If h is nonzero, we need to specify the phases of states. In general, this can't be done in a Lorentzinvariant way (see Thomas precession), but the one particle Hilbert space is Lorentzcovariant. So, if we make any arbitrary but fixed choice for the phases, then each of the matrix components in the previous paragraph has to be invariant under the rotations about the zaxis. So, unless h = 0 or 1/2, all of the components have to be zero.
Weinberg and Witten did not assume the continuity

\langle pJ^0(0)p\rangle =\lim_{p'\rightarrow p}\langle p'J^0(0)p\rangle.
Rather, the authors argue that the physical (i.e., the measurable) quantum numbers of a massless particle are always defined by the matrix elements in the limit of zero momentum, defined for a sequence of spacelike momentum transfers. Also, \delta^3(\vec{p'}\vec{p}) in the first equation can be replaced by "smeared out" Dirac delta function, which corresponds to performing the d^3x volume integral over a finite box.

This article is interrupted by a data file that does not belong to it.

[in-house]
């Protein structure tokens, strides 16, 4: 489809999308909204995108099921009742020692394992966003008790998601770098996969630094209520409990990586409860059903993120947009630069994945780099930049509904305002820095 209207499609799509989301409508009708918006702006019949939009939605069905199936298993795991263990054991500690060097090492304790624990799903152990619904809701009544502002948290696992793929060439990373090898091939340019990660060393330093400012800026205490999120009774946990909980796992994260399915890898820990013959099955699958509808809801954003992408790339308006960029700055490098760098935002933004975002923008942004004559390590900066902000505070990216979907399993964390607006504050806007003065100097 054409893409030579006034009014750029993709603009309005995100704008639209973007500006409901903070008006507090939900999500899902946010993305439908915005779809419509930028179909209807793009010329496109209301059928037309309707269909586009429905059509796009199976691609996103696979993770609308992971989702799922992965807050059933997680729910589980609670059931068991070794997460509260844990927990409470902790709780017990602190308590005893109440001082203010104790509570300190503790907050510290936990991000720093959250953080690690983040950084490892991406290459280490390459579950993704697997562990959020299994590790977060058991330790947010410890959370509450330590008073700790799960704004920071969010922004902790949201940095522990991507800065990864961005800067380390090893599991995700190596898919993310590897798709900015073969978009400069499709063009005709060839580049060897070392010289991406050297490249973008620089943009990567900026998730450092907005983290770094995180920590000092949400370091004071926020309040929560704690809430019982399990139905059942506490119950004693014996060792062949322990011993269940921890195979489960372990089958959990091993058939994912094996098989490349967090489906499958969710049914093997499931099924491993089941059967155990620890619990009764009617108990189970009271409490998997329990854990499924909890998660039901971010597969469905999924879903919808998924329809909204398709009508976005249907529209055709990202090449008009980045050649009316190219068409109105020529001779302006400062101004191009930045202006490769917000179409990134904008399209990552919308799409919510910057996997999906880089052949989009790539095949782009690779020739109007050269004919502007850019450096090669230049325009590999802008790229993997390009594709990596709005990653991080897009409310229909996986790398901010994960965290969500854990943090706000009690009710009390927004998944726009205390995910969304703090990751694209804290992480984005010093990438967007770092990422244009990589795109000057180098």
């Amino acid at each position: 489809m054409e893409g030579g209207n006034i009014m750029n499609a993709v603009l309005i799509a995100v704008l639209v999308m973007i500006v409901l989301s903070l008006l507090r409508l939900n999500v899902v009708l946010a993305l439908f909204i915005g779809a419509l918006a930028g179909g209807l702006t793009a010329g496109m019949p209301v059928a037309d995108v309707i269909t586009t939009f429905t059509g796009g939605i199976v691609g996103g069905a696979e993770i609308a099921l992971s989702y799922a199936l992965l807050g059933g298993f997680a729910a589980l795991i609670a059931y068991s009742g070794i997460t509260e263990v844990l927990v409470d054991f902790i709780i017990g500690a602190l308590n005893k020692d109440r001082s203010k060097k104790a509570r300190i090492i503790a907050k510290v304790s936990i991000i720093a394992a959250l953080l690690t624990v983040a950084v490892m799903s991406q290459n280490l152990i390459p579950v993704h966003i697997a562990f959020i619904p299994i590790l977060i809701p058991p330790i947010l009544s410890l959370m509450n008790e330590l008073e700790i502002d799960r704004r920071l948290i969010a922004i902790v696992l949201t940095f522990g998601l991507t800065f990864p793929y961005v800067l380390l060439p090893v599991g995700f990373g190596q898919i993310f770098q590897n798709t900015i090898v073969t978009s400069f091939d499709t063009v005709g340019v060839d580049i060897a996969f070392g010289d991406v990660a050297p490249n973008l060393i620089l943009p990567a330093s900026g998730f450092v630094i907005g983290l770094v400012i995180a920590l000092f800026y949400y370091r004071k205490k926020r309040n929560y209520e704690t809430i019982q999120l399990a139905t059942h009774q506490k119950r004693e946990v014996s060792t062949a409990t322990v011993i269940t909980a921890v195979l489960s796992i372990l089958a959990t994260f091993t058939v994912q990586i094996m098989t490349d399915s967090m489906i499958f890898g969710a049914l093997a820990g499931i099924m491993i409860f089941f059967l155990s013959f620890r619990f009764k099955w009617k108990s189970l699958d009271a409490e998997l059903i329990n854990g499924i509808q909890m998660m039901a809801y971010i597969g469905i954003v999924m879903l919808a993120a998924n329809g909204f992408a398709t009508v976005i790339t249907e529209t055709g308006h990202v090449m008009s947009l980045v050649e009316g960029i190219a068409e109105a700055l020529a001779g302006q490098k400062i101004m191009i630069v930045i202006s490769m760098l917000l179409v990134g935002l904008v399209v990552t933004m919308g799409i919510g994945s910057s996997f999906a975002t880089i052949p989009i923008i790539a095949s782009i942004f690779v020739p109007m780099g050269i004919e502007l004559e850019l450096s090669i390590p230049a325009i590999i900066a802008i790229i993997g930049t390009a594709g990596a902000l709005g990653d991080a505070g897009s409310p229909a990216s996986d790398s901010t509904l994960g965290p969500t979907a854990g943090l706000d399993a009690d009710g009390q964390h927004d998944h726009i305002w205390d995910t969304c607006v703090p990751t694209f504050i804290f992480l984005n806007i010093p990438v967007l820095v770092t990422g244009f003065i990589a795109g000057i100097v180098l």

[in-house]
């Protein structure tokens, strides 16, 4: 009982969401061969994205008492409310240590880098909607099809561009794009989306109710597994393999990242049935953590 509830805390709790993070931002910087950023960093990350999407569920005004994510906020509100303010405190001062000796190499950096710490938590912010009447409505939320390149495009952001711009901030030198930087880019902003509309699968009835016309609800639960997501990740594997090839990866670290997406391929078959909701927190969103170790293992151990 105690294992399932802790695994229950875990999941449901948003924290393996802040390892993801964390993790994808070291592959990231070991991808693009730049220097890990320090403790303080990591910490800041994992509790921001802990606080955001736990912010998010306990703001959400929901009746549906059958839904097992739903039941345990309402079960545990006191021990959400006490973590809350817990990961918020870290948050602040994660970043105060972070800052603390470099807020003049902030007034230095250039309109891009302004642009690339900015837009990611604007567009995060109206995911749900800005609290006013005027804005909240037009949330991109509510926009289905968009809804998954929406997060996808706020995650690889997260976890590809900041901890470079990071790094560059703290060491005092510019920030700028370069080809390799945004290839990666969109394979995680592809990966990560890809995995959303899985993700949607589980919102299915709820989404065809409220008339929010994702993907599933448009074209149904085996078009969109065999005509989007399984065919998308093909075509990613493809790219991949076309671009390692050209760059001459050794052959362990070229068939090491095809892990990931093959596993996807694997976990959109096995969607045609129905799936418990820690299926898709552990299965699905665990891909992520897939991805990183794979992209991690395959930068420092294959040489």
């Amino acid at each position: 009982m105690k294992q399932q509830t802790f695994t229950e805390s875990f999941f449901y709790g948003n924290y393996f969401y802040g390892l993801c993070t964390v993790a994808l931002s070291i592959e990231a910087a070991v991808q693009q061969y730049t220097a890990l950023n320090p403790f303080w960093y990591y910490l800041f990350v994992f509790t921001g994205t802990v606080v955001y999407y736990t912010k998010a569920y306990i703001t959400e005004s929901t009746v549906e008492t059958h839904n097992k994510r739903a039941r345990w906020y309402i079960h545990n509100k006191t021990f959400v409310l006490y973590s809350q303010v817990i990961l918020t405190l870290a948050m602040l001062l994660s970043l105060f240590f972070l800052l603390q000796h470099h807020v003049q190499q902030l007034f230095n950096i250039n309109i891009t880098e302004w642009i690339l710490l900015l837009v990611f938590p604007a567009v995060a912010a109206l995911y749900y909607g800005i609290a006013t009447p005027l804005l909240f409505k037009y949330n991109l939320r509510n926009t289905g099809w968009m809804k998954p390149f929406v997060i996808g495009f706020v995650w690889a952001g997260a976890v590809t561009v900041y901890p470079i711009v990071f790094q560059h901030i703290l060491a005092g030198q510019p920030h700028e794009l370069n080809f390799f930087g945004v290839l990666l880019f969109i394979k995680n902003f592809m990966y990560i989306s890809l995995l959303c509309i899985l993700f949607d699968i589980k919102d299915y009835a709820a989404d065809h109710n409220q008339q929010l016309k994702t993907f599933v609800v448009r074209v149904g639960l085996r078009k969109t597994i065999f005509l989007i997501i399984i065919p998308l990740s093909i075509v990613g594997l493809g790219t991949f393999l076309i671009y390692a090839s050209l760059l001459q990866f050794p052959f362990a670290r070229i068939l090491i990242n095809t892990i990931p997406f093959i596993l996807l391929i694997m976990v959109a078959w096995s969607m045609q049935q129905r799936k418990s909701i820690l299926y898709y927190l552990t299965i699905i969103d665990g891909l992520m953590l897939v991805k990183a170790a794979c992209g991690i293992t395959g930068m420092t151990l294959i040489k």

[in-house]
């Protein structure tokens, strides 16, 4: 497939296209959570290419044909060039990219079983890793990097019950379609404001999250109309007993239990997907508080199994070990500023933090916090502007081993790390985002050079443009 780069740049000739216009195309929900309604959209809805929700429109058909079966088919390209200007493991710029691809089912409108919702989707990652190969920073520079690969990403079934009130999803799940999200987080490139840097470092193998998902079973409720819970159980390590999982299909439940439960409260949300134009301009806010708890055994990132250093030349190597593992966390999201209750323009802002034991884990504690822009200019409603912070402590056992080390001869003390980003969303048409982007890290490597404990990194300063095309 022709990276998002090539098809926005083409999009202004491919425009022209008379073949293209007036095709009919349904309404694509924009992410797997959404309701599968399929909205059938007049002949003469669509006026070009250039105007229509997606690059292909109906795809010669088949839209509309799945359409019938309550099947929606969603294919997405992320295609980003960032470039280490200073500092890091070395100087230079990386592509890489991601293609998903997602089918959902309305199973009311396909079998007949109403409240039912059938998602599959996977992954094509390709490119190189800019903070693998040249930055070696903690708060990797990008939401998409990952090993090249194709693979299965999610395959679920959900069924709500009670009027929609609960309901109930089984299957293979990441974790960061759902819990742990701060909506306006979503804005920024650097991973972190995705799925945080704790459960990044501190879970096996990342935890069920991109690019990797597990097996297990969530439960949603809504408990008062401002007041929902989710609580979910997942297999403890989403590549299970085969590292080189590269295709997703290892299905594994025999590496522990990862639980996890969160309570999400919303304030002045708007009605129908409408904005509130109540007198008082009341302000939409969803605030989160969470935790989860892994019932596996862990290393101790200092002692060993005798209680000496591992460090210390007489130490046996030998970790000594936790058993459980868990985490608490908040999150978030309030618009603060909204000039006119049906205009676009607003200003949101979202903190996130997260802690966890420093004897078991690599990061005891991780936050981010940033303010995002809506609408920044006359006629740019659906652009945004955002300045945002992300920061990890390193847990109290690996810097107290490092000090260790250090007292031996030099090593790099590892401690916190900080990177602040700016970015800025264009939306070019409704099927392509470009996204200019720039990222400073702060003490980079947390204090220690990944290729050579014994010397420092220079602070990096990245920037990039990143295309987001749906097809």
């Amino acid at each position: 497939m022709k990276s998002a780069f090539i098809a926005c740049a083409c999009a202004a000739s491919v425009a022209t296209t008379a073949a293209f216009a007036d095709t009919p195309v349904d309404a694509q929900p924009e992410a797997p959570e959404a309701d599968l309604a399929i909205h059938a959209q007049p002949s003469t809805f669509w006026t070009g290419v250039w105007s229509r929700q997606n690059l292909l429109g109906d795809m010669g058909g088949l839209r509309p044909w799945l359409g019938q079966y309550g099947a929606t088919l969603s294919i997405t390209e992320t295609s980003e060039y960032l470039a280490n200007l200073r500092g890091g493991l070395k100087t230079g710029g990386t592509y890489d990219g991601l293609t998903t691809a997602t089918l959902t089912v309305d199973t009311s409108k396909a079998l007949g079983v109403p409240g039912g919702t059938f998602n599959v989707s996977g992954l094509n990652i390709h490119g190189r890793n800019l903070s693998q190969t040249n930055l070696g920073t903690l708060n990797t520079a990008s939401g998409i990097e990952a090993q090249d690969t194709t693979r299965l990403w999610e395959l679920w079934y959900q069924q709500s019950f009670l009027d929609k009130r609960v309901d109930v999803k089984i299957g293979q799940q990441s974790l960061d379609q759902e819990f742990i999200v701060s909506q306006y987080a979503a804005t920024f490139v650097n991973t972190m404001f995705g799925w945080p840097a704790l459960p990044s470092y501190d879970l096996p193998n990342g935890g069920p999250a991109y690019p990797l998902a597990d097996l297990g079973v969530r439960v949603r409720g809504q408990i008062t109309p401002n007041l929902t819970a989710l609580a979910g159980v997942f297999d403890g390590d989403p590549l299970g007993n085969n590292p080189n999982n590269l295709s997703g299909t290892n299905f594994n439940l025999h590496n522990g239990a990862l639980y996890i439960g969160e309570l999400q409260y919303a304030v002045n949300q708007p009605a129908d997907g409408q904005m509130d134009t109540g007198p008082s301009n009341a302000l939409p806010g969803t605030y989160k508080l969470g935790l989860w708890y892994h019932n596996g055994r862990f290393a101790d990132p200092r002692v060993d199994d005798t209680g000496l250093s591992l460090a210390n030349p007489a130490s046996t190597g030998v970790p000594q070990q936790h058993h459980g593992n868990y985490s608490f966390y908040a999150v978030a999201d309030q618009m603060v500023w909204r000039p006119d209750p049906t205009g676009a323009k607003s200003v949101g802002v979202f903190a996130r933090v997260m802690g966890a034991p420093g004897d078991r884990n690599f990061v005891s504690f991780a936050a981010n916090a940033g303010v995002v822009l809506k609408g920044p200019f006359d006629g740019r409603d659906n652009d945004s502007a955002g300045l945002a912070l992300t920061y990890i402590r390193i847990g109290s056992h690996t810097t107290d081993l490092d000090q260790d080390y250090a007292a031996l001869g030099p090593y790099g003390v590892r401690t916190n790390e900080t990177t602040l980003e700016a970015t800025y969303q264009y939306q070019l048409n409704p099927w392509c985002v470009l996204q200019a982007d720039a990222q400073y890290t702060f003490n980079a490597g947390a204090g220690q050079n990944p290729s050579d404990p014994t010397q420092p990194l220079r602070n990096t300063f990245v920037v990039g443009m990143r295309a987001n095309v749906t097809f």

The proof of the second part of theorem is completely analogous, replacing the matrix elements of the current with the matrix elements of the stress–energy tensor T^{\mu \nu}:

p^\mu=\int d^3x\, T^{\mu 0}(\vec{x},0) and

\langle pT^{0 0}(0)p\rangle =\frac{E}{(2\pi)^3}
with E\neq 0.
For spacelike momentum transfers, we can go to the reference frame where p′ + p is along the taxis and p′ − p is along the zaxis. In this reference frame, the components of \langle p'\mathbf{T}(0)p\rangle transforms as e^{i(2h2)\theta}, e^{i(2h1)\theta},e^{i(2h)\theta}, e^{i(2h+1)\theta} or e^{i(2h+2)\theta} under a rotation by θ about the zaxis. Similarly, we can conclude that h=0,\frac{1}{2},1